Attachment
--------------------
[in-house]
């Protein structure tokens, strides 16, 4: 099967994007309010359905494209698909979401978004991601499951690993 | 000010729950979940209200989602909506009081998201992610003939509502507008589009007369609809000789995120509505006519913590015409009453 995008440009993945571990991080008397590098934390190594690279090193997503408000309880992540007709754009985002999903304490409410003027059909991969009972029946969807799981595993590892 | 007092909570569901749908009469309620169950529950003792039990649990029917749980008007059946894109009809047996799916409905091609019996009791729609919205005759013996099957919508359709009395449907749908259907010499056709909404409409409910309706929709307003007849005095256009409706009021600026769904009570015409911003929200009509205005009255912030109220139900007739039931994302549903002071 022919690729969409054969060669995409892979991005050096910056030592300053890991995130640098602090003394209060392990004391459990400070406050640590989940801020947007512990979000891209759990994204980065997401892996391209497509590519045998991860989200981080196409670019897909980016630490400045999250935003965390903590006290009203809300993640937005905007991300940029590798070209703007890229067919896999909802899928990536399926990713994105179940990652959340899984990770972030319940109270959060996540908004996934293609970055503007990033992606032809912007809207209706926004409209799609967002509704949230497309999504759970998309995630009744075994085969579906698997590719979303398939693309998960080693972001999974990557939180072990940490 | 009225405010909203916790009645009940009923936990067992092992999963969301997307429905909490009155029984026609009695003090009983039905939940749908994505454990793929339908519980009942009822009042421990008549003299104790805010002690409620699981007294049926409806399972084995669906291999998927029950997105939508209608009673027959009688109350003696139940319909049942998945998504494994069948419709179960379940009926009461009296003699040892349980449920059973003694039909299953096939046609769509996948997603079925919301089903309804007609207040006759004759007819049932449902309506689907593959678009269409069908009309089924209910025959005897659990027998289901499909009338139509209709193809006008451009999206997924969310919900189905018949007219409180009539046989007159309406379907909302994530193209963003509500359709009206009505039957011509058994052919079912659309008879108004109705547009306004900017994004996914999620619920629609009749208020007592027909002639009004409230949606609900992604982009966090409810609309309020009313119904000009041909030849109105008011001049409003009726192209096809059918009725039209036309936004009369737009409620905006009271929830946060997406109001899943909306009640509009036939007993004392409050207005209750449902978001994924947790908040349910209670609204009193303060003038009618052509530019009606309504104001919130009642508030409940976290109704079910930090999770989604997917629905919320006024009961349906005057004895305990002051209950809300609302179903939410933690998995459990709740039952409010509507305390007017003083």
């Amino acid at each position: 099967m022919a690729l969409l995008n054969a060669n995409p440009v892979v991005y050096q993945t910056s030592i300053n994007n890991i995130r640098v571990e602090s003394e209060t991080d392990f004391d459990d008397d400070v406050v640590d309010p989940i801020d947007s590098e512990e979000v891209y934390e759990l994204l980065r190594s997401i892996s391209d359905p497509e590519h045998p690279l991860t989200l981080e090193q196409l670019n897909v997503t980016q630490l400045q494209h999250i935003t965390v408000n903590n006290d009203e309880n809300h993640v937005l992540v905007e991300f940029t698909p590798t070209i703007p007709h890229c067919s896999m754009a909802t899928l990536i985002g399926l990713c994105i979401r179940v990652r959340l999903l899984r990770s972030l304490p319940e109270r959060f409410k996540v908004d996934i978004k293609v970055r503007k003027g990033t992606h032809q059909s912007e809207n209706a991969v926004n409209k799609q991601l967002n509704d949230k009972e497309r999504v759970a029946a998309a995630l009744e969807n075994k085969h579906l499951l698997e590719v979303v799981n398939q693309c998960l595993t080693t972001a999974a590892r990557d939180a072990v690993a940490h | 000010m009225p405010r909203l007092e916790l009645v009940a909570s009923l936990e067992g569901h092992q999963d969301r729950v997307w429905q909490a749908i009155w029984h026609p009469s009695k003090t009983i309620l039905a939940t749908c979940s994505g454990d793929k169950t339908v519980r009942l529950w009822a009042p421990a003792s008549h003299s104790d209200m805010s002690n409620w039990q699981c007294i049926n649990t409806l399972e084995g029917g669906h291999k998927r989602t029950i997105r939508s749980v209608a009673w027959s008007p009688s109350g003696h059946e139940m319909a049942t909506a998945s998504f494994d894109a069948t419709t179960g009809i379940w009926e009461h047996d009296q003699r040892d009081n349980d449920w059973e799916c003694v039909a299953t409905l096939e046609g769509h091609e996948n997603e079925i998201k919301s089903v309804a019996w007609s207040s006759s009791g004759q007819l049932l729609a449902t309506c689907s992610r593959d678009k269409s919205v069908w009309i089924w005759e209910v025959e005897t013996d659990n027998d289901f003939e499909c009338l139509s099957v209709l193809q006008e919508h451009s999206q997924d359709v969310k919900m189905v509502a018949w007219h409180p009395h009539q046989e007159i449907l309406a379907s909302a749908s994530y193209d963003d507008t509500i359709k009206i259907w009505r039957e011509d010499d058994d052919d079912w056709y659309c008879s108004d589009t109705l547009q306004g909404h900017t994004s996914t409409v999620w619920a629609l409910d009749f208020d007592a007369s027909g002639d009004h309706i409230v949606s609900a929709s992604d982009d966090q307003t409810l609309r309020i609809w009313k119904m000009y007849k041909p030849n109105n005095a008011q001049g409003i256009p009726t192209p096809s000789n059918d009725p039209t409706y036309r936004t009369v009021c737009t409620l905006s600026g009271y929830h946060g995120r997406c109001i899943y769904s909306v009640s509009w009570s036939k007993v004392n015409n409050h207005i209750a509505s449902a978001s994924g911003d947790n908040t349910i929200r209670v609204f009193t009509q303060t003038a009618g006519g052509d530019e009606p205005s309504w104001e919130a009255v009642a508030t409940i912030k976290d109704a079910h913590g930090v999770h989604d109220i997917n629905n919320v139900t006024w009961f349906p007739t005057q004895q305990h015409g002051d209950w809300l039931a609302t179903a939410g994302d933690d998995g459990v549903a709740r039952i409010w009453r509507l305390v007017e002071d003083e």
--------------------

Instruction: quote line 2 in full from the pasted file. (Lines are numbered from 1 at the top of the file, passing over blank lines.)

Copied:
């Protein structure tokens, strides 16, 4: 099967994007309010359905494209698909979401978004991601499951690993 | 000010729950979940209200989602909506009081998201992610003939509502507008589009007369609809000789995120509505006519913590015409009453 995008440009993945571990991080008397590098934390190594690279090193997503408000309880992540007709754009985002999903304490409410003027059909991969009972029946969807799981595993590892 | 007092909570569901749908009469309620169950529950003792039990649990029917749980008007059946894109009809047996799916409905091609019996009791729609919205005759013996099957919508359709009395449907749908259907010499056709909404409409409910309706929709307003007849005095256009409706009021600026769904009570015409911003929200009509205005009255912030109220139900007739039931994302549903002071 022919690729969409054969060669995409892979991005050096910056030592300053890991995130640098602090003394209060392990004391459990400070406050640590989940801020947007512990979000891209759990994204980065997401892996391209497509590519045998991860989200981080196409670019897909980016630490400045999250935003965390903590006290009203809300993640937005905007991300940029590798070209703007890229067919896999909802899928990536399926990713994105179940990652959340899984990770972030319940109270959060996540908004996934293609970055503007990033992606032809912007809207209706926004409209799609967002509704949230497309999504759970998309995630009744075994085969579906698997590719979303398939693309998960080693972001999974990557939180072990940490 | 009225405010909203916790009645009940009923936990067992092992999963969301997307429905909490009155029984026609009695003090009983039905939940749908994505454990793929339908519980009942009822009042421990008549003299104790805010002690409620699981007294049926409806399972084995669906291999998927029950997105939508209608009673027959009688109350003696139940319909049942998945998504494994069948419709179960379940009926009461009296003699040892349980449920059973003694039909299953096939046609769509996948997603079925919301089903309804007609207040006759004759007819049932449902309506689907593959678009269409069908009309089924209910025959005897659990027998289901499909009338139509209709193809006008451009999206997924969310919900189905018949007219409180009539046989007159309406379907909302994530193209963003509500359709009206009505039957011509058994052919079912659309008879108004109705547009306004900017994004996914999620619920629609009749208020007592027909002639009004409230949606609900992604982009966090409810609309309020009313119904000009041909030849109105008011001049409003009726192209096809059918009725039209036309936004009369737009409620905006009271929830946060997406109001899943909306009640509009036939007993004392409050207005209750449902978001994924947790908040349910209670609204009193303060003038009618052509530019009606309504104001919130009642508030409940976290109704079910930090999770989604997917629905919320006024009961349906005057004895305990002051209950809300609302179903939410933690998995459990709740039952409010509507305390007017003083």